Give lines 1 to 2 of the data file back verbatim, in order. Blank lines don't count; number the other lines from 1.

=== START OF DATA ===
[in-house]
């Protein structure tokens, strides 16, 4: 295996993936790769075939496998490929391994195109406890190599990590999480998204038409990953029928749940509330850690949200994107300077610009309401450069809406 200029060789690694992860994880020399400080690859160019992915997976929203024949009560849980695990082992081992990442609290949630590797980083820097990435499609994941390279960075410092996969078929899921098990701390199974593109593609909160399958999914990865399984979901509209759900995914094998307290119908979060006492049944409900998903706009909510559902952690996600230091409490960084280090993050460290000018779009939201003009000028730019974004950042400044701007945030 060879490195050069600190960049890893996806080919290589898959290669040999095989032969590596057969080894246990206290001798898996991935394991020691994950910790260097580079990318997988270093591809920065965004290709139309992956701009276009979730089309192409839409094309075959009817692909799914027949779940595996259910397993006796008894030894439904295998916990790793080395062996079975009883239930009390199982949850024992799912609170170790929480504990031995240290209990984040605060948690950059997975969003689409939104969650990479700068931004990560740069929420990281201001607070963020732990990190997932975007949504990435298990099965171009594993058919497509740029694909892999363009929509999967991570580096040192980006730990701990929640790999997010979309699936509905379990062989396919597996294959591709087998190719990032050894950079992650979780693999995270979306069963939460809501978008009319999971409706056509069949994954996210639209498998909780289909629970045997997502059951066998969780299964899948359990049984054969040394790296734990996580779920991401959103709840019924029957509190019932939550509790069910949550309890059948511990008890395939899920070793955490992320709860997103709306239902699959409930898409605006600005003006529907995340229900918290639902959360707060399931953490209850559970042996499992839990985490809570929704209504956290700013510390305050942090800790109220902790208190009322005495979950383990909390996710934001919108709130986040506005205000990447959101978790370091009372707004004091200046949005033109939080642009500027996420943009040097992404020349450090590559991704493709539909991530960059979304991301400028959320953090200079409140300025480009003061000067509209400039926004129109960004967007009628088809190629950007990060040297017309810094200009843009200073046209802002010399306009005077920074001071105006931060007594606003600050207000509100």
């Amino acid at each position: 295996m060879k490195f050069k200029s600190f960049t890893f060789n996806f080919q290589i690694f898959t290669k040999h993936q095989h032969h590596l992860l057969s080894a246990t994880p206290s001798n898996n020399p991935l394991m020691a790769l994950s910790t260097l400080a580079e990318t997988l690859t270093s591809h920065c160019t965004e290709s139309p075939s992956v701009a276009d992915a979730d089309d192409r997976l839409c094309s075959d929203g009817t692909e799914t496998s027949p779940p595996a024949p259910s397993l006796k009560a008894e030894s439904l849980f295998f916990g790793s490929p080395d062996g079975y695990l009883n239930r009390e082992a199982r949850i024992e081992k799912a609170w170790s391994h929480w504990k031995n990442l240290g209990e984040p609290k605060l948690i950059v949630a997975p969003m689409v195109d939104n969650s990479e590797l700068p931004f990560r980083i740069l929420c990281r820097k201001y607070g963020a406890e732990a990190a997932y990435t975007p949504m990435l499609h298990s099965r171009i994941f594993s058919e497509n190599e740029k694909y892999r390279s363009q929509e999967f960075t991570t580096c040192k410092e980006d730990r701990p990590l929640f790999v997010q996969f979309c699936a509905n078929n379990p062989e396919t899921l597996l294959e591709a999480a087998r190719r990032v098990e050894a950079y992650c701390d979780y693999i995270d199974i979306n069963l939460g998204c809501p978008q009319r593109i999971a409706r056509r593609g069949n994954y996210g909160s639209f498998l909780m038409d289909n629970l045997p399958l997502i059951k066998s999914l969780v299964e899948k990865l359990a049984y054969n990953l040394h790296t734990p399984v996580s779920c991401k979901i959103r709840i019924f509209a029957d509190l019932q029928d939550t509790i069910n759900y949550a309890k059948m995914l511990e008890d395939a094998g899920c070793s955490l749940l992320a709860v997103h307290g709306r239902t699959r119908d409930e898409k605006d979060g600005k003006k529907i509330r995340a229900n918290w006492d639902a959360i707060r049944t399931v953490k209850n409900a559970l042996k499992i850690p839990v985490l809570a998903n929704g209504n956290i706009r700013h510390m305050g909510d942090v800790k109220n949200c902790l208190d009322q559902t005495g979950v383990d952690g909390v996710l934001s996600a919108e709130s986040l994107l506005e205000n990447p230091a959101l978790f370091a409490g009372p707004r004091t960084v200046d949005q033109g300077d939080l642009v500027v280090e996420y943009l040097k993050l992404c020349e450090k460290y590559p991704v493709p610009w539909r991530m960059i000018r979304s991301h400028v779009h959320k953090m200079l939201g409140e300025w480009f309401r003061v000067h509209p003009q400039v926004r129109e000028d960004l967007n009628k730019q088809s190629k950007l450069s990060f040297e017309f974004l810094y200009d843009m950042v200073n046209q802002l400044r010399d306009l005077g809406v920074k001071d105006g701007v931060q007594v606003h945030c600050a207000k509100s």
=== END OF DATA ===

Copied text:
[in-house]
């Protein structure tokens, strides 16, 4: 295996993936790769075939496998490929391994195109406890190599990590999480998204038409990953029928749940509330850690949200994107300077610009309401450069809406 200029060789690694992860994880020399400080690859160019992915997976929203024949009560849980695990082992081992990442609290949630590797980083820097990435499609994941390279960075410092996969078929899921098990701390199974593109593609909160399958999914990865399984979901509209759900995914094998307290119908979060006492049944409900998903706009909510559902952690996600230091409490960084280090993050460290000018779009939201003009000028730019974004950042400044701007945030 060879490195050069600190960049890893996806080919290589898959290669040999095989032969590596057969080894246990206290001798898996991935394991020691994950910790260097580079990318997988270093591809920065965004290709139309992956701009276009979730089309192409839409094309075959009817692909799914027949779940595996259910397993006796008894030894439904295998916990790793080395062996079975009883239930009390199982949850024992799912609170170790929480504990031995240290209990984040605060948690950059997975969003689409939104969650990479700068931004990560740069929420990281201001607070963020732990990190997932975007949504990435298990099965171009594993058919497509740029694909892999363009929509999967991570580096040192980006730990701990929640790999997010979309699936509905379990062989396919597996294959591709087998190719990032050894950079992650979780693999995270979306069963939460809501978008009319999971409706056509069949994954996210639209498998909780289909629970045997997502059951066998969780299964899948359990049984054969040394790296734990996580779920991401959103709840019924029957509190019932939550509790069910949550309890059948511990008890395939899920070793955490992320709860997103709306239902699959409930898409605006600005003006529907995340229900918290639902959360707060399931953490209850559970042996499992839990985490809570929704209504956290700013510390305050942090800790109220902790208190009322005495979950383990909390996710934001919108709130986040506005205000990447959101978790370091009372707004004091200046949005033109939080642009500027996420943009040097992404020349450090590559991704493709539909991530960059979304991301400028959320953090200079409140300025480009003061000067509209400039926004129109960004967007009628088809190629950007990060040297017309810094200009843009200073046209802002010399306009005077920074001071105006931060007594606003600050207000509100």